Purchasing a single ISBN from Bowker will run you $125. If you’re planning to write more than one book or are publishing your book in multiple formats (print, eBook, etc), you’ll save a ton by purchasing a block of 10 for $250.

Some publishers (like CreateSpace or Smashwords) provide much cheaper ISBN options if you’re willing to meet certain requirements, such as listing them as your publisher.

Setup Fees: $75

Certain POD publishers, such as Lightning Source, charge you a certain amount to setup your files for printing. LSI charges $37.50 for cover setup and $37.50 for interior setup for a total of $75.

Distribution: $12+

Lightning Source charges $12 a year to be distributed through Ingram, the largest book wholesaler. The fee also includes distribution through Baker & Taylor (who you could register with separately for $300 — ouch).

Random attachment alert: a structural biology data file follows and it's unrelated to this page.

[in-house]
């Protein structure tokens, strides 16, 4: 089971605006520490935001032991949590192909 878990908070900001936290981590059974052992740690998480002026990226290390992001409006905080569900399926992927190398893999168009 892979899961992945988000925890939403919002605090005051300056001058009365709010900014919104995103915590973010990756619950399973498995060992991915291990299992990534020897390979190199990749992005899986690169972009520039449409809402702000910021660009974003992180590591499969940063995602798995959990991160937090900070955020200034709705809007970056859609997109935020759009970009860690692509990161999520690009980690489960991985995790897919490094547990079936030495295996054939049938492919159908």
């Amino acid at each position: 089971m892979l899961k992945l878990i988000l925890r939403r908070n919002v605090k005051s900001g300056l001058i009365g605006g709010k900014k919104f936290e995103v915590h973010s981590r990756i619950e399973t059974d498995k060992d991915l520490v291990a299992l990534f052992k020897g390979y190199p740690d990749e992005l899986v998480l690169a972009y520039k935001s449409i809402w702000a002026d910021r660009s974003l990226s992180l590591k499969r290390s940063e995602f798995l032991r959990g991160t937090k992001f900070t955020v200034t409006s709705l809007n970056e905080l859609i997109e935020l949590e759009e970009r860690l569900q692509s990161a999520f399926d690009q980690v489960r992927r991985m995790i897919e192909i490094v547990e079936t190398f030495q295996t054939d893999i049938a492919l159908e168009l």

Proof: $30

When printing through Lightning Source, a proof copy of your book costs $30, including expedited shipping. This is an essential step because there are many issues you don’t notice until you actually hold your printed book (side note: it also feels *really* awesome).

Review Copies: FREE-$5+

After approving your proof, consider personally ordering copies to give away for review. You’ll pay the wholesale price, usually around $5 for a 300-page book.

Alternately, you could provide electronic review copies of your book by converting your interior file into a PDF.

The Costs of Promotion/Marketing

Author Website

  • Design: FREE – $350+
    If you choose custom design for your website, make sure you will easily be able to make updates as your career progresses. Just getting started? Consider a free website hosted on to get your feet wet! Note: we offer quality custom WordPress designs for our indie friends :-)